HRW denounces unfair trial of Behdinan activists in Kurdistan region

Ahead of the appeal verdict in the case of journalists and activists from the Behdinan region of South Kurdistan sentenced to six years in prison, Human Rights Watch has denounced the trial as "deeply flawed" and "unfair."

In the run-up to the appeal verdict in the case of five journalists and activists from the Behdinan region of southern Kurdistan (northern Iraq), Human Rights Watch (HRW) has denounced the proceedings as "deeply flawed" and "unfair." The trial was marked by "serious violations of international fair trial standards" as well as "political interference from the highest levels," according to a report released Thursday by the human rights organization. Authorities involved in the appeal should take these violations into account in its decision, HRW demands.

Journalists Sherwan Sherwani, Guhdar Zebari and Ayaz Karam, as well as activists Shivan Saeed Omar and Hariwan Issa, were arrested last October along with dozens of others in connection with the anti-government protests against mismanagement, corruption and outstanding civil servants' salaries. In some cases, their whereabouts were unknown for more than three months. In February, they were each sentenced to six years in prison for "undermining national security" in a contrived trial by a criminal court in Hewlêr (Erbil). The hearing took place behind closed doors, and the defendants said they were forced under torture to sign "prefabricated confessions." While in pre-trial detention, they were denied the right to access their legal counsel. Only at the trial on February 15 and 16 were they able to speak to their lawyers for a few minutes shortly before the hearing. This situation continues now. Family contacts are also almost non-existent. 

Sentence dictated by Prime Minister

The sentence against Sherwani and his co-defendants was effectively dictated by Prime Minister Masrour Barzani (KDP) who slandered the defendants as "spies" and accused them of espionage at a press conference only a few days before the verdict was announced. HRW called Barzani's claims "undue political interference in the process at the highest level”, saying that this would violate the presumption of innocence.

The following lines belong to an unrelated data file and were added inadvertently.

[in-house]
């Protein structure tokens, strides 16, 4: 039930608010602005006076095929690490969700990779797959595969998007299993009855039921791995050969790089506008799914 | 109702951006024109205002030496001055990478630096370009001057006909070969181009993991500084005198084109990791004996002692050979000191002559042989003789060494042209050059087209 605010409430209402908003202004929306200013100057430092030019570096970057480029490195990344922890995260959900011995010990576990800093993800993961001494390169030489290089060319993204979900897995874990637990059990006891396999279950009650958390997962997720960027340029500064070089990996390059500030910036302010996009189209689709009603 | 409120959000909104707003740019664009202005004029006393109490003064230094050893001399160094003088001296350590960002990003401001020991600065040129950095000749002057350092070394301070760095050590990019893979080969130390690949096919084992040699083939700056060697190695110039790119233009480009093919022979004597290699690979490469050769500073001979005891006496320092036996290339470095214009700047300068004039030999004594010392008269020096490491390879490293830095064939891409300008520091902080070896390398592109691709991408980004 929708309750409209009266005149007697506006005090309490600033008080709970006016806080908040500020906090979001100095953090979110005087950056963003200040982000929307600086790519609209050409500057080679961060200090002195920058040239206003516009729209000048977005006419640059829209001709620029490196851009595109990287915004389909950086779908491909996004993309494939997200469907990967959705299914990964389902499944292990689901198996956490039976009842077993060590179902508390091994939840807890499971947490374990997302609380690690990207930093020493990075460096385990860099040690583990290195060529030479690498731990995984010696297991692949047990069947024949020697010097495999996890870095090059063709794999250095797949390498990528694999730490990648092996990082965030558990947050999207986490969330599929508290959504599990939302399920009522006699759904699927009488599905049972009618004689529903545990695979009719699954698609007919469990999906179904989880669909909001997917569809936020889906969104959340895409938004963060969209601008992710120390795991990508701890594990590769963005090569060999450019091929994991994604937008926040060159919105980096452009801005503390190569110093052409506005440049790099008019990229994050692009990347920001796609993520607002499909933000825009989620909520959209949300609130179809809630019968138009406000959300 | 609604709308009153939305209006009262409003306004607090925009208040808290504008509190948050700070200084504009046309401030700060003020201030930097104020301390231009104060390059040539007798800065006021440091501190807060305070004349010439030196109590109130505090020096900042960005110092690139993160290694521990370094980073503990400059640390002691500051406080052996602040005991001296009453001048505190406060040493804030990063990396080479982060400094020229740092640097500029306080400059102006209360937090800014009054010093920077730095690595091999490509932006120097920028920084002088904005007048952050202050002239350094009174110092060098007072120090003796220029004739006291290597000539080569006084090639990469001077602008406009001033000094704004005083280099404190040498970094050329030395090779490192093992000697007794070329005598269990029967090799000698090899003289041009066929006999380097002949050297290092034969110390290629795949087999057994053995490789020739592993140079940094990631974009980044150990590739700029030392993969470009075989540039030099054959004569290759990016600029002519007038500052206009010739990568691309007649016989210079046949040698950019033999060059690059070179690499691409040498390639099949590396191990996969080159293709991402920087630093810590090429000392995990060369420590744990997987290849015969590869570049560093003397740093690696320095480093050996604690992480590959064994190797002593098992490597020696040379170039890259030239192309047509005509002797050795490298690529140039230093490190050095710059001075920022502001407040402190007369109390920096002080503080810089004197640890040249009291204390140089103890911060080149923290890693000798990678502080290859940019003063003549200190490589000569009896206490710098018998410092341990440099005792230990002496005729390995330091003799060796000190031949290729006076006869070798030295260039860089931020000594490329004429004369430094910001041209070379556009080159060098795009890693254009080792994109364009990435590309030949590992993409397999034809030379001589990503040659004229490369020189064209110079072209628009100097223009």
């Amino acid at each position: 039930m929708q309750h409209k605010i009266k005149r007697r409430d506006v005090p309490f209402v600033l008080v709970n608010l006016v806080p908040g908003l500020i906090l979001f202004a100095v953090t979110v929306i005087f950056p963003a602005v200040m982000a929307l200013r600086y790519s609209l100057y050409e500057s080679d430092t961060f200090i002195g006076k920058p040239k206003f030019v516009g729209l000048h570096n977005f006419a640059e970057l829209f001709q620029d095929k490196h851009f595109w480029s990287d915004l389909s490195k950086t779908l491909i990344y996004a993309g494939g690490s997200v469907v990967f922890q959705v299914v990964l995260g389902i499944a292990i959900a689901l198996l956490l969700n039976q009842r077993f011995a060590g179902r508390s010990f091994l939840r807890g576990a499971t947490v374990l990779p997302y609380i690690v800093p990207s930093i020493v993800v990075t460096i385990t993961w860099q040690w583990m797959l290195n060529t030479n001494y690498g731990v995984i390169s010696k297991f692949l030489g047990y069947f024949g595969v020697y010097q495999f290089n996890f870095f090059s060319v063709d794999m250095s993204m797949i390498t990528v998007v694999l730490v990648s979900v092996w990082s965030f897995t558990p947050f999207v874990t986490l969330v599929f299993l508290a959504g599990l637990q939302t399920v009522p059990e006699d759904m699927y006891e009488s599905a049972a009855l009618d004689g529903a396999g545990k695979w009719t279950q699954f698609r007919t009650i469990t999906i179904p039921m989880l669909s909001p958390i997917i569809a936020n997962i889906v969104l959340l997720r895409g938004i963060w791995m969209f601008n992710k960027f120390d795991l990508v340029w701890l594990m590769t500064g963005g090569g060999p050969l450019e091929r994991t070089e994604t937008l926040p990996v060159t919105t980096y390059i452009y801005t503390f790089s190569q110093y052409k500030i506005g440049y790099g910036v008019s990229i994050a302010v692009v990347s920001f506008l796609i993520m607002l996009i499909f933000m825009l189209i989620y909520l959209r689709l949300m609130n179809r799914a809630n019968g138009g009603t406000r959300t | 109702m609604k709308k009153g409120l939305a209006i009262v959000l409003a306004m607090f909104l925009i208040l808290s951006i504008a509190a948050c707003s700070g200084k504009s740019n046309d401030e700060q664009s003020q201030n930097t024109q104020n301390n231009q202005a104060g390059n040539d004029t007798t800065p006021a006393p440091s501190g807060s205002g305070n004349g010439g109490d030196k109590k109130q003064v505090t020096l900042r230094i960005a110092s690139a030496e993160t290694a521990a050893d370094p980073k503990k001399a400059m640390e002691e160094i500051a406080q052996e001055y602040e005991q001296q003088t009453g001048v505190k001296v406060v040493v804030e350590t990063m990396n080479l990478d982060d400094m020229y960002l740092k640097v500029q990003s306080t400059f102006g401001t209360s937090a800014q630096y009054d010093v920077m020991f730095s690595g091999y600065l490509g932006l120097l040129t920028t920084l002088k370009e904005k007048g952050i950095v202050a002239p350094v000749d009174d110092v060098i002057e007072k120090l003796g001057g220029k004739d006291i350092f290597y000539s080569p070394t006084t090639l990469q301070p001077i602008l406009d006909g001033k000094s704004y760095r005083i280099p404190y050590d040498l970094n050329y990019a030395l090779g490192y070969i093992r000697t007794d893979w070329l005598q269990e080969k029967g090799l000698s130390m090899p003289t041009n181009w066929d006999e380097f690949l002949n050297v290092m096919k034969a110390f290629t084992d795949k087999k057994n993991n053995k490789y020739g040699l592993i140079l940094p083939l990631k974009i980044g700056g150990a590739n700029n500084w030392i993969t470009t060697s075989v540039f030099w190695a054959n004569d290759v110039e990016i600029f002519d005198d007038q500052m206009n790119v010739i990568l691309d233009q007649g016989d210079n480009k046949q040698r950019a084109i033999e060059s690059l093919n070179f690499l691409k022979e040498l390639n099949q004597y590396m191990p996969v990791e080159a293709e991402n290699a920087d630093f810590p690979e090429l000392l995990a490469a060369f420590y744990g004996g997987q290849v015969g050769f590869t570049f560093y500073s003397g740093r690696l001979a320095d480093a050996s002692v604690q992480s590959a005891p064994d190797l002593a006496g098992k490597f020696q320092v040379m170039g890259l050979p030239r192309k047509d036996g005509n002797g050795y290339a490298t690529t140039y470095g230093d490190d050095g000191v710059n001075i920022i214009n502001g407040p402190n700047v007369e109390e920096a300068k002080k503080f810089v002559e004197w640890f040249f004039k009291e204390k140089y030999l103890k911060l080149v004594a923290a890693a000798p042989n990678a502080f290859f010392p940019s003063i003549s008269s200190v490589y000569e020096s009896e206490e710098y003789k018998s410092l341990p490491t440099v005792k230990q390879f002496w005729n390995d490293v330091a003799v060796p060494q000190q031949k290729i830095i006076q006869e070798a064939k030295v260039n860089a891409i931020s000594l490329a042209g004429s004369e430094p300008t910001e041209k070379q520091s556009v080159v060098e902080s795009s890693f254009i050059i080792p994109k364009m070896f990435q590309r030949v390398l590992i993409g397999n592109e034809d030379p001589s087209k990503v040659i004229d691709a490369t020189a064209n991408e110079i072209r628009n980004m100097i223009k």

Teacher not released despite court ruling

Teacher Badal Barwari and journalist Omed Baroshki had been arrested in August. The security authorities accused them of "planning unauthorized demonstrations." Although the Erbil Criminal Court ruled in their case in mid-February that there was insufficient evidence to charge them, they are not released from prison. This is not the first arbitrary detention for either Barwari or Baroshki. Both men are known for their criticism of the government in Erbil.

A new low in Kurdistan region

“Flawed trials in the Kurdistan Region are nothing new,” said Belkis Wille, senior crisis and conflict researcher at Human Rights Watch, “But flaunting the most basic principles of justice to punish people for allegedly planning protests is a new low.”

Human Rights Watch spoke with several observers of the trial of the Behdinan activists and journalists, according to the research report. The sources consulted, including a lawyer for the defendants, confirmed to the organization that the security authorities of the Kurdistan Regional Government have systematically cut off the detainees from their outside world. To this day, the defense still has no access to the investigation files: despite court orders, the KDP’s domestic intelligence service refuses to grant access to the files. The lawyers only learned of the trial date a week beforehand.

“We had been told the judge was sick and so we should expect postponements but suddenly the trial was announced and none of us were prepared,” the lawyer said.

Threats against Sherwan Sherwani

The report also mentions violence by security forces during the arrest of Omed Baroshki and threats against Sherwan Sherwani to "sexually abuse" his wife and mother if he did not sign the prefabricated confession. In recent months there have been repeated reports that Behdinan activists and journalists from the region are being subjected to physical and psychological torture in prison.

“These recent convictions only further compound the Kurdistan Region's worsening reputation as a place where people can face unfair criminal trials merely for critiquing government policies they object to and expressing concerns about the political elites,” Wille said.

The detained journalists and activists have been on hunger strike since February 17. They are protesting poor prison conditions, mistreatment by prison staff and torture.